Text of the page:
JFJ Welcomes Ruling by Supreme Court Judge in the case of Gary Hemans v The Attorney General of Jamaica
Tuesday, July 2, 2013, Kingston, Jamaica, Jamaicans for Justice (JFJ) welcomes the recent ruling by Mr. Justice David Batts, Supreme Court Judge in the case of Gary Hemans v The Attorney General of Jamaica, that among other things, “It is still the law of [Jamaica] that persons under the Queen’s peace are entitled to freedom from search of their person or property unless such a search is legally justified…it is not a lawful reason to stop and search a car, based on the fact that cars with similar features are often stolen and used in the commission of crime” and that the police have no power, under the Road Traffic Act, to arbitrarily stop and search motor vehicles. The ruling represents a significant elucidation of the law and will hopefully put a stop to this long standing practice in Jamaica.
Over the years, the police have arbitrarily stopped motorists, requesting to see their vehicle documents and conducting random searches of their person and vehicles and most times doing so without disclosing reasons. When challenged by some motorists, they recite “searching for guns, drugs and ammunition” as their probable cause. Based on Mr. Justice Batts’ judgment, “The reasonable cause to suspect that an individual has or is, or is about to commit a crime must relate to peculiar characteristics of the persons or the vehicle he is driving or the manner in which it is operated, or to information received. In Jamaica the citizen is free to move about without an obligation to carry a pass, and is not to be subject to arbitrary or random search. This is still a constitutional guarantee.” JFJ has always maintained this in its community workshops with residents from the inner-city, students from high schools across Jamaica as well as in human rights training with police recruits.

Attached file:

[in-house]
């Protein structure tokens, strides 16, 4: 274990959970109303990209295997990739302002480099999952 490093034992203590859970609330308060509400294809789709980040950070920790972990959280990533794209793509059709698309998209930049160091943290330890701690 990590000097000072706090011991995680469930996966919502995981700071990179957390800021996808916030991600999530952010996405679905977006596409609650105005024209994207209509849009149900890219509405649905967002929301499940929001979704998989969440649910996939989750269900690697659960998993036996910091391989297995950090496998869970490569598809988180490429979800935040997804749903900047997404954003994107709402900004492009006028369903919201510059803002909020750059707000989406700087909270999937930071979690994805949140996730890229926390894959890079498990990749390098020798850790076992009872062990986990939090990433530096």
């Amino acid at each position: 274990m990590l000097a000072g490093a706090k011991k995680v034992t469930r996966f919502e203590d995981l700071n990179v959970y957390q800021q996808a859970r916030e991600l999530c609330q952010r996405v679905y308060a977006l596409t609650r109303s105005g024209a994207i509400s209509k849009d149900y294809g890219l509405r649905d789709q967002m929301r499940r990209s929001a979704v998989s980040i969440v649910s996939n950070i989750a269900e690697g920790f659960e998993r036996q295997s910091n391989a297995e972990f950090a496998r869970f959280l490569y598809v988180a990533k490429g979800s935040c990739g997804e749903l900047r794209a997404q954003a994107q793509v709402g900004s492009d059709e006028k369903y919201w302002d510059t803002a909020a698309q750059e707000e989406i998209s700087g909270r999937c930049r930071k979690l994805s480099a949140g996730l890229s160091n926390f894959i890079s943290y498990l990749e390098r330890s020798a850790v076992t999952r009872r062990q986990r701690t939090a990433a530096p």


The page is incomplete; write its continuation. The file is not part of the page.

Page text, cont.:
JFJ is concerned, however, that the Commissioner of Police, Owen Ellington, has reportedly indicated that his officers will continue the random stop and search of vehicles until the ruling has been examined to see if it has any significant implication for the way the Jamaica Constabulary Force (JCF) operates. The law has been interpreted by the courts and a ruling has been issued. Unless and/or until the ruling is overturned the Commissioner must advise his officers to act in accordance with the law. Having regard to reports on occasion of police failing to show due regard to the courts, the Commissioner of Police cannot be seen as ambivalent to rulings or pronouncements of our courts. Recent reported comments by the Commissioner are cause for grave concern. The police are not a law unto themselves.
We are also disturbed at the alleged treatment of Gary Hemans by the police, including, being beaten, and forced to strip naked which we find to be unconscionable, unacceptable and deeply disturbing.
JFJ applauds Mr. Justice Batts for his willingness to so clearly and unequivocally rule on the applicable interpretation of the law and the necessity for the police to uphold the constitutional rights of citizens.